Canada Updates Cannabis Law, Limits on Marijuana Beverages Tightened

Canada Updates Cannabis Law, Limits on Marijuana Beverages Tightened
Canada updates Cannabis Act, with tighter limits on cannabis beverages and eased research requirements.

The Canadian Ministry of Health has completed revisions to the Cannabis Act, which now includes increased restrictions on the possession of cannabis beverages and relaxed requirements for research and testing.

According to an announcement by the Canadian Department of Health on December 9th, the amendment came into effect on December 2nd.

A copy of the final regulation and a statement on regulatory impact and analysis will be published in the second section of the Canada Gazette on December 21.

According to the announcement, the amendment incorporates feedback from stakeholders in the cannabis industry, universities, researchers, health authorities, trade associations, licensees, provinces, regions, and the public.

A new regulation has been implemented to increase public possession restrictions on marijuana drinks in order to align with other marijuana products. Adults are now allowed to possess a maximum of 17.1 liters (equivalent to 48,355 milliliter cans) for non-medical purposes.

Under previous Canadian regulations, adults were allowed to possess approximately 2.1 liters of cannabis beverage or roughly five 355-milliliter cans.

These amendments also aim to simplify marijuana research by altering the requirements for non-therapeutic studies involving human participants.

In addition, the new regulations allow holders of analytical testing licenses as well as federal and provincial government labs to produce, distribute and sell reference standards and testing kits in order to increase access to cannabis testing materials.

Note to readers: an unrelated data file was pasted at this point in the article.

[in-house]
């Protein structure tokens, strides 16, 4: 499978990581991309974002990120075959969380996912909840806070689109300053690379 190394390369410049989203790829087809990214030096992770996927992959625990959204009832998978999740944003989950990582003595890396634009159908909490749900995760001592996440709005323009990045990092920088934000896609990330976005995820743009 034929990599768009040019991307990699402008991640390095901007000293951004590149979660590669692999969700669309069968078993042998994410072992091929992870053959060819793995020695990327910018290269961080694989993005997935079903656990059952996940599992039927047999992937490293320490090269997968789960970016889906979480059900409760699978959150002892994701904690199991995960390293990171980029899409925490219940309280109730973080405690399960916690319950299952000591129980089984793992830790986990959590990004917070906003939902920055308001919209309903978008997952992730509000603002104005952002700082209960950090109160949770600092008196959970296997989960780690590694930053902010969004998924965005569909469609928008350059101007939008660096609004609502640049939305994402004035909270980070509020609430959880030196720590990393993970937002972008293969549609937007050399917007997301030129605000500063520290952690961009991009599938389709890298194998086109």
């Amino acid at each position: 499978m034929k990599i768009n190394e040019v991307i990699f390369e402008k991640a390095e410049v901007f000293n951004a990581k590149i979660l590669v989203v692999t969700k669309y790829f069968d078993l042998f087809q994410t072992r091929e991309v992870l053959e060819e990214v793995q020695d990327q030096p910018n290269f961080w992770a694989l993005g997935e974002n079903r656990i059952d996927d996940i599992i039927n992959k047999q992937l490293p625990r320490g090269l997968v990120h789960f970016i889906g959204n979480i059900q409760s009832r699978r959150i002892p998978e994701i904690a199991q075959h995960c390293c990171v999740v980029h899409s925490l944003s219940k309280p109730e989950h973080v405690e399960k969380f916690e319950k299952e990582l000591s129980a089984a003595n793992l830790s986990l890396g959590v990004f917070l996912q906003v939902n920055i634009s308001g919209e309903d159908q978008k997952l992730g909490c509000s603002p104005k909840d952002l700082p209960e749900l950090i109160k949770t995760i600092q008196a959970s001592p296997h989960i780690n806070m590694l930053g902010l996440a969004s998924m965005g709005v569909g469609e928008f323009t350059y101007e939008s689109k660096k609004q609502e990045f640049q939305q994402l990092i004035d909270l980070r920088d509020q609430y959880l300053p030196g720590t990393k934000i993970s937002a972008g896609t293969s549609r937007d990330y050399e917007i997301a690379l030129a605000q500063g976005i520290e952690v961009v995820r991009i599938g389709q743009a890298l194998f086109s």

The amendment also expands the educational qualification requirements for laboratory directors, who hold a mandatory position in analytical testing laboratories responsible for all cannabis testing activities at the facility.

These latest amendments are part of Canada's ongoing efforts to improve the Cannabis Act, which came into effect in October 2018 and aims to legalize the production, distribution, sale, and possession of cannabis for adults aged 21 and over.

In September, the Canadian government announced that it has initiated a necessary review of the Cannabis Act to assess its impact on the illegal market, indigenous communities, and the economy.

Last month, government officials appointed a five-member expert panel responsible for conducting reviews.

The group will ultimately present recommendations to Health Minister Jean-Yves Duclos and Minister of Mental Health and Addictions and Deputy Minister of Health Carolyn Bennett on progress towards achieving the objectives of the Cannabis Act, which include protecting the health and safety of Canadians, establishing a diverse and competitive legal industry to replace the illegal market, and identifying areas for legal improvement.

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